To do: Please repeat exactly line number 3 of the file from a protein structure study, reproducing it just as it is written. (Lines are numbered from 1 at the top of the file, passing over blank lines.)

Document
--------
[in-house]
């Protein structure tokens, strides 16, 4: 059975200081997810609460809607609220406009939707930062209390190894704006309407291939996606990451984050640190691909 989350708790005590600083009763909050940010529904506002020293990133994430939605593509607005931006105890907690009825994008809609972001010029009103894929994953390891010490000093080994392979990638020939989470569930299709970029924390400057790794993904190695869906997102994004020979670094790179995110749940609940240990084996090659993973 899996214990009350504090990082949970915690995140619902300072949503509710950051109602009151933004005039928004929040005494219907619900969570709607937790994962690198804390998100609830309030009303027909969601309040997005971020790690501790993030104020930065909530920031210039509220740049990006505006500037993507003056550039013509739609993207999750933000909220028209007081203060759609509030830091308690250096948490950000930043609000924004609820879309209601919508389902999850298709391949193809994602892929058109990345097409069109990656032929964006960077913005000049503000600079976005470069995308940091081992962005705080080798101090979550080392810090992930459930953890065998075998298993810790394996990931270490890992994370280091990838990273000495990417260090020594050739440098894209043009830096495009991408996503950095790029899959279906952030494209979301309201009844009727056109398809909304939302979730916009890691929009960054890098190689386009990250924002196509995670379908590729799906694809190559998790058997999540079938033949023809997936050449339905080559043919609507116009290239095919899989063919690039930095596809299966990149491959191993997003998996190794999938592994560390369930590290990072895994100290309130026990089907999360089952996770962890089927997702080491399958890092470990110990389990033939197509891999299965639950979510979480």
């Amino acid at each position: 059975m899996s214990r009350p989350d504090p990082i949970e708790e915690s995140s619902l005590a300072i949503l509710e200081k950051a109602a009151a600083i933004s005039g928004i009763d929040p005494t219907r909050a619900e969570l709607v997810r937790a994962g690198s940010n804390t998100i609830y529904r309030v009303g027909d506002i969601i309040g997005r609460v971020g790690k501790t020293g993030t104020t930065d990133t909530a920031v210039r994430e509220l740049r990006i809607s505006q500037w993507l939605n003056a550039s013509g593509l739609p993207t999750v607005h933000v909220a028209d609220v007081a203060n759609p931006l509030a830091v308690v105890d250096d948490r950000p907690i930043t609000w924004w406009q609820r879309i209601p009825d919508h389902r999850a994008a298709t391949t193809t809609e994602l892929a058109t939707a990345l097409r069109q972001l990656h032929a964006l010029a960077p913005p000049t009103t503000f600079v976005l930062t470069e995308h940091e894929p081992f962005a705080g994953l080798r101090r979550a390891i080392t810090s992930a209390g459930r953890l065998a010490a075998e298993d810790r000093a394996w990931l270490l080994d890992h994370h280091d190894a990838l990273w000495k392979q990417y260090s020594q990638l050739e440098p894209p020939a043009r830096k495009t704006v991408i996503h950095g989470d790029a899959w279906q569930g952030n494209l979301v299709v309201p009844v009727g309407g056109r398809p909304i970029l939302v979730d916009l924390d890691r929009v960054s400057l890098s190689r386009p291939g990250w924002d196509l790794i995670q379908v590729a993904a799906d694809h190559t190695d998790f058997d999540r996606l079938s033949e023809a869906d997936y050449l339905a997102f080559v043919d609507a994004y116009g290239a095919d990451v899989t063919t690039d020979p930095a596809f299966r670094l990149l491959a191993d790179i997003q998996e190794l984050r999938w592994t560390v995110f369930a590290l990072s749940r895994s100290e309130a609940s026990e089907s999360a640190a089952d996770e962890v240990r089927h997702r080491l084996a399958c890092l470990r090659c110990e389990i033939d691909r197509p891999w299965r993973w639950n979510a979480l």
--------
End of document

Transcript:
């Amino acid at each position: 059975m899996s214990r009350p989350d504090p990082i949970e708790e915690s995140s619902l005590a300072i949503l509710e200081k950051a109602a009151a600083i933004s005039g928004i009763d929040p005494t219907r909050a619900e969570l709607v997810r937790a994962g690198s940010n804390t998100i609830y529904r309030v009303g027909d506002i969601i309040g997005r609460v971020g790690k501790t020293g993030t104020t930065d990133t909530a920031v210039r994430e509220l740049r990006i809607s505006q500037w993507l939605n003056a550039s013509g593509l739609p993207t999750v607005h933000v909220a028209d609220v007081a203060n759609p931006l509030a830091v308690v105890d250096d948490r950000p907690i930043t609000w924004w406009q609820r879309i209601p009825d919508h389902r999850a994008a298709t391949t193809t809609e994602l892929a058109t939707a990345l097409r069109q972001l990656h032929a964006l010029a960077p913005p000049t009103t503000f600079v976005l930062t470069e995308h940091e894929p081992f962005a705080g994953l080798r101090r979550a390891i080392t810090s992930a209390g459930r953890l065998a010490a075998e298993d810790r000093a394996w990931l270490l080994d890992h994370h280091d190894a990838l990273w000495k392979q990417y260090s020594q990638l050739e440098p894209p020939a043009r830096k495009t704006v991408i996503h950095g989470d790029a899959w279906q569930g952030n494209l979301v299709v309201p009844v009727g309407g056109r398809p909304i970029l939302v979730d916009l924390d890691r929009v960054s400057l890098s190689r386009p291939g990250w924002d196509l790794i995670q379908v590729a993904a799906d694809h190559t190695d998790f058997d999540r996606l079938s033949e023809a869906d997936y050449l339905a997102f080559v043919d609507a994004y116009g290239a095919d990451v899989t063919t690039d020979p930095a596809f299966r670094l990149l491959a191993d790179i997003q998996e190794l984050r999938w592994t560390v995110f369930a590290l990072s749940r895994s100290e309130a609940s026990e089907s999360a640190a089952d996770e962890v240990r089927h997702r080491l084996a399958c890092l470990r090659c110990e389990i033939d691909r197509p891999w299965r993973w639950n979510a979480l």